Historic Eldorado Ballroom in Houston’s Third Ward set to be restored
The popular segregation-era venue for Houston’s Black community is a landmark of late Art Deco design.
A pillar of Houston’s historic music scene is getting restored.
Project Row Houses, a Third Ward community organization, is rehabilitating the Eldorado Ballroom, which was founded in 1939 to showcase musical performances for Houston’s Black community at a time when such venues were segregated.
The community group has raised $8 million of its $9.65 million fundraising goal for the project. From now until June 15, a donor will match donations up to $500,000.
Andrea Greer, the development director at Project Row Houses, said the goal of the reconstruction is to restore more than just the building itself.
“When we’re preserving buildings, we’re doing it so that they can continue to have a life and continue to support the community,” Greer said.
Located on Elgin St. across from Emancipation Park in the Third Ward, the Eldorado Ballroom was a popular music and community venue until it closed in the early 1970s. According to the Texas State Historical Association, the owner was Anna Dupree, a successful Black business woman who operated the ballroom with her husband Clarence Dupree. The couple ran the venue for decades.
Houston city council member Carolyn Evans-Shabazz represents the city council district where the ballroom is located. She remembers spending the night with her siblings and a babysitter as a child when her parents would go out with their friends to the Eldorado.
“It was a place to go and just really a highlight of the community,” Evans-Shabazz said.
The make-over will include restoration of the historic Art Deco façade and interiors while bringing the building’s amenities up to modern standards. Plans for the building include a café and market, as well as community meeting spaces and a live music venue. Project Row Houses is giving an update on the construction Saturday morning and unveiling some artwork for the construction fences surrounding the building as the rehabilitation finishes.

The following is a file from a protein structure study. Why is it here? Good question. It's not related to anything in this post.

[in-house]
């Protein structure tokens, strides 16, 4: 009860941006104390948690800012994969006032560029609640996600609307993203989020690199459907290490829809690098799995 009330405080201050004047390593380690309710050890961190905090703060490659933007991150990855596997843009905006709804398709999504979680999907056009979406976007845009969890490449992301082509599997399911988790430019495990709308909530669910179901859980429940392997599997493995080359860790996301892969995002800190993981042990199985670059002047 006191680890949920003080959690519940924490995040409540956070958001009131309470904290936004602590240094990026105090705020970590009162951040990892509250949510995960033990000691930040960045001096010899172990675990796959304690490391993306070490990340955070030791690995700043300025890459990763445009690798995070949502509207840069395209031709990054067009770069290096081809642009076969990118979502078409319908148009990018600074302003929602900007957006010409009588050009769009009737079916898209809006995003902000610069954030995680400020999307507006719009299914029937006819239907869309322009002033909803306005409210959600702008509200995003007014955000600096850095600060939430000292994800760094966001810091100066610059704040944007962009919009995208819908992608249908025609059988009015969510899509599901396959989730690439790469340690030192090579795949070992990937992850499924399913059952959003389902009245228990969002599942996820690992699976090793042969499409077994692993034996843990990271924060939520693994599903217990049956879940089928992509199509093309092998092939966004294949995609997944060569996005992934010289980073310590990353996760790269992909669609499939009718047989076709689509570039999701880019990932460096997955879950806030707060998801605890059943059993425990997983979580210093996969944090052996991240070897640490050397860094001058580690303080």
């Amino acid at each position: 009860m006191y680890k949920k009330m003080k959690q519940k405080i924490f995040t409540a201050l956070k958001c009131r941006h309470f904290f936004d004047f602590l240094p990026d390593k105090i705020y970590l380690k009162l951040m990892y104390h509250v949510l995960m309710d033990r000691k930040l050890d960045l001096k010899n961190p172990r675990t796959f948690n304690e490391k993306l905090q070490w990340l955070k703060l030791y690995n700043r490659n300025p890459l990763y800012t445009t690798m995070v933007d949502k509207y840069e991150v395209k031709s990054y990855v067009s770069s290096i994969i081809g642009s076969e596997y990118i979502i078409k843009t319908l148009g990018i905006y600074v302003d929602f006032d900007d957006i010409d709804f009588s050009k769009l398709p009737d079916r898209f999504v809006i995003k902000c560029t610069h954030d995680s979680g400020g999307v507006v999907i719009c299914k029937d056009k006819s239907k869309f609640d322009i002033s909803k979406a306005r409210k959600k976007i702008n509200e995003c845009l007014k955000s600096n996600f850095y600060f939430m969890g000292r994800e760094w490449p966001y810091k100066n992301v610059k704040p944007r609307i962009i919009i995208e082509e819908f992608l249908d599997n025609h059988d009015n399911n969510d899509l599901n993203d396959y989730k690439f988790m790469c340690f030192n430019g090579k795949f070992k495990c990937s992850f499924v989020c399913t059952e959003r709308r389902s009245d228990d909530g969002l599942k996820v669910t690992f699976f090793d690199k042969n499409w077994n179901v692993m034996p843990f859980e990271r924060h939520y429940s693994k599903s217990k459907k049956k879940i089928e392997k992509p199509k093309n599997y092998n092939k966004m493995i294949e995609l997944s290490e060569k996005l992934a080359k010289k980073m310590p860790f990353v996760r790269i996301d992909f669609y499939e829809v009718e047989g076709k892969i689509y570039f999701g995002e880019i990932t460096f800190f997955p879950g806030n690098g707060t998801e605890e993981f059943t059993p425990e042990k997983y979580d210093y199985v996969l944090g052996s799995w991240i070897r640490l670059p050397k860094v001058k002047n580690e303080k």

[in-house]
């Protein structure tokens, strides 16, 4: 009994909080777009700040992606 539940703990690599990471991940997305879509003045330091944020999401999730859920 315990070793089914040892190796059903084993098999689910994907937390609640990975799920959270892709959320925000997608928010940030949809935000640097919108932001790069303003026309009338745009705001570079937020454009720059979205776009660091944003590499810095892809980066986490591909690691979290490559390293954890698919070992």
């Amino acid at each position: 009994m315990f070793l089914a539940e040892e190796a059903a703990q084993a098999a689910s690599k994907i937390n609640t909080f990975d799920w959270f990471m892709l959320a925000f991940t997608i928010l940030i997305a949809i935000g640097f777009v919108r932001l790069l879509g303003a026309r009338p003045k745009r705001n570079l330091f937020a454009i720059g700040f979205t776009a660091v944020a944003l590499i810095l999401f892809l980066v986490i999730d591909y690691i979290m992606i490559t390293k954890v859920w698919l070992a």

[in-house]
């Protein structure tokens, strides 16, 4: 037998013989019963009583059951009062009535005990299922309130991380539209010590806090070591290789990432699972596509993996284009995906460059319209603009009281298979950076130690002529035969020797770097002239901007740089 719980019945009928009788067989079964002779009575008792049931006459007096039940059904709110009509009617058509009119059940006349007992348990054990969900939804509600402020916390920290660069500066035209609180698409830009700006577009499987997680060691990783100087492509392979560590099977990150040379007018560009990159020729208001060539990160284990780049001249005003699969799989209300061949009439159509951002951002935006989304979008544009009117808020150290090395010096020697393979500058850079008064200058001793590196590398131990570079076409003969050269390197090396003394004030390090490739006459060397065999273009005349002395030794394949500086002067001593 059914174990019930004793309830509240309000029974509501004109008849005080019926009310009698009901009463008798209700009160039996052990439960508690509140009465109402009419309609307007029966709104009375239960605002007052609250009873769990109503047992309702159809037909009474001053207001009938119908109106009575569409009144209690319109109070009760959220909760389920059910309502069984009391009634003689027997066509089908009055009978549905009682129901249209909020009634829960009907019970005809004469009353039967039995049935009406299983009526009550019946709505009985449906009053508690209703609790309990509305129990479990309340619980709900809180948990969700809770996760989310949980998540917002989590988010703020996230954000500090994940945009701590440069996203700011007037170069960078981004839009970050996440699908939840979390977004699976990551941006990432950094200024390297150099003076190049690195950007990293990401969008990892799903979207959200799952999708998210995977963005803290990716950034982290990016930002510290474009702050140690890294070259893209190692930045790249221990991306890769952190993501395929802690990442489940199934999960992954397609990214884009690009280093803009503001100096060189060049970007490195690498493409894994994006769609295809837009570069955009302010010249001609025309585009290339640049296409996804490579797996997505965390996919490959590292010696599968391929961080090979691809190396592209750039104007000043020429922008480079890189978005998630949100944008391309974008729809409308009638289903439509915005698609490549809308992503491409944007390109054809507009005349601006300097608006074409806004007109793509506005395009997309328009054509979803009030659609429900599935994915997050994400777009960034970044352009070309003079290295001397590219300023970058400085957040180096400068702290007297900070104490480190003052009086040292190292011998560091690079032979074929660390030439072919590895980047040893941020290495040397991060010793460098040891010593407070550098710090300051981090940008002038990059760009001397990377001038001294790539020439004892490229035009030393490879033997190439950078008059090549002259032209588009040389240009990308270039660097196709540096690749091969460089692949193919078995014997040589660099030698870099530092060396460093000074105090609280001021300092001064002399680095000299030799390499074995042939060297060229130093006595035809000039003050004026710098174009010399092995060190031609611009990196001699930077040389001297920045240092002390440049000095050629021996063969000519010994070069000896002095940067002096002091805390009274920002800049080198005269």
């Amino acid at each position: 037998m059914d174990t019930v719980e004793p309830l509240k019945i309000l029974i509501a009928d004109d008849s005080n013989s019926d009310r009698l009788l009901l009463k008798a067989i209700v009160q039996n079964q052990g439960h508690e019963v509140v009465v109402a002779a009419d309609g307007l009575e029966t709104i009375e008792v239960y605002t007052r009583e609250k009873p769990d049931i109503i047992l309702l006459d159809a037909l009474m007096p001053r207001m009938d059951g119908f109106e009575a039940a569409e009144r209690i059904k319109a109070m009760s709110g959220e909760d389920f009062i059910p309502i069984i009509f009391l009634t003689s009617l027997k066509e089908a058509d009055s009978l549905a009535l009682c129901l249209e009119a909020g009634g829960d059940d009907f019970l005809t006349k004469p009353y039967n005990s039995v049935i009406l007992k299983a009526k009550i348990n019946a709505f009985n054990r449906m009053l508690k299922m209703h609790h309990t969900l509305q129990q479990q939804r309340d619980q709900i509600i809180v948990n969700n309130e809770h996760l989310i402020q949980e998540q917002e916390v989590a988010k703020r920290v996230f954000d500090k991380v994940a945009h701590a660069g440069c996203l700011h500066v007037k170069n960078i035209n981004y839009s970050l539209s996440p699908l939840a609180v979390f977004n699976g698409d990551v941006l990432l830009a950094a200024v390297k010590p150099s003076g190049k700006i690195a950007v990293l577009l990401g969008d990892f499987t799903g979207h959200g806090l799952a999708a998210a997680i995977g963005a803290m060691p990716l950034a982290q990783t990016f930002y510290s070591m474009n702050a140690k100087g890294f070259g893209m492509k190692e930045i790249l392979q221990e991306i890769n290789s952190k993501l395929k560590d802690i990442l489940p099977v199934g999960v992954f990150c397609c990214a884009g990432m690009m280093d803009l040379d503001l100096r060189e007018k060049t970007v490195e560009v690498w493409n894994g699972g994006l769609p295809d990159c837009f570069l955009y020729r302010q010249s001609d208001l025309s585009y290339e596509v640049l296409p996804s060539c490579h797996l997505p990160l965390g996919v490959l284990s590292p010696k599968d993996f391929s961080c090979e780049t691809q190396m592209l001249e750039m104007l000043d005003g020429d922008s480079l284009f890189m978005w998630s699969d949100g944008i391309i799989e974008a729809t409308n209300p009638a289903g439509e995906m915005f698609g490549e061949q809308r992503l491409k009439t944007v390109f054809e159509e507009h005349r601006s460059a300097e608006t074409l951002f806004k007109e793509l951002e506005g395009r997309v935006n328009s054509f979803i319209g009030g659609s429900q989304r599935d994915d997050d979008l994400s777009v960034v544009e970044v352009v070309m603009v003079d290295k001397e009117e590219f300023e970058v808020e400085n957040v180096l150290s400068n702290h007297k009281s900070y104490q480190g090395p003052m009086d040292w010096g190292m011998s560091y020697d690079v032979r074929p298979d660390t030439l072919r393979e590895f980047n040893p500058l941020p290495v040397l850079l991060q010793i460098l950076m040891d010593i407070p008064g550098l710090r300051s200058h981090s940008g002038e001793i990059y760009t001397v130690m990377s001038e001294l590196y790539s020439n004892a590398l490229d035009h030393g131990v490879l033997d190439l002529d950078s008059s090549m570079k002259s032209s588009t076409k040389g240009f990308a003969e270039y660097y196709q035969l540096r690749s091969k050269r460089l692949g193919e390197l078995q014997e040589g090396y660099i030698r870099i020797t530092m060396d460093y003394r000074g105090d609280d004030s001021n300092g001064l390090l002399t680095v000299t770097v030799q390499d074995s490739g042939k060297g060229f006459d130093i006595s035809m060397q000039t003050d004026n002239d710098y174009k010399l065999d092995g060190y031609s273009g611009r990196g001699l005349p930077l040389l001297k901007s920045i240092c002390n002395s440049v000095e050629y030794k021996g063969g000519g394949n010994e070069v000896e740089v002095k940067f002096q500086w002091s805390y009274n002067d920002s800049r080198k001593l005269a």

Tierney Malone, a Houston artist who created the fence art, said the music hall jump-started many Houston jazz and blues artists, like Lightnin’ Hopkins and Big Mama Thornton. Nationally acclaimed artists like James Brown and BB King also performed there.
Malone said the ballroom was more than a place to go listen to music. Black people in Houston couldn’t move about the city freely during the Jim Crow era, so venues like the Eldorado Ballroom were essential spaces, and the restoration helps dive deeper into that element of Houston’s history, Malone said.
“It was a venue that wasn’t just for dancing,” Malone said. “It was meant to serve the community and to inspire the community.”
Evans-Shabazz said she hopes the restoration will lead to the venue becoming the birthplace of careers for talented local artists again.
“I would love to see that,” she said. “Then, they could move onto the bigger arenas, but to know that they were given an opportunity to showcase their talent would be an awesome experience for them as well for the city.”
The building was donated to Project Row Houses in 1999 and underwent several years of renovations in the early 2000s. Greer with Project Row Houses said she hopes that reviving the building fully to its original prominence will reignite its purpose and role in the Third Ward.
“We want it to function fully as a hub right there at that primary corner of the neighborhood,” she said. “Sort of a Third Ward crossroads.”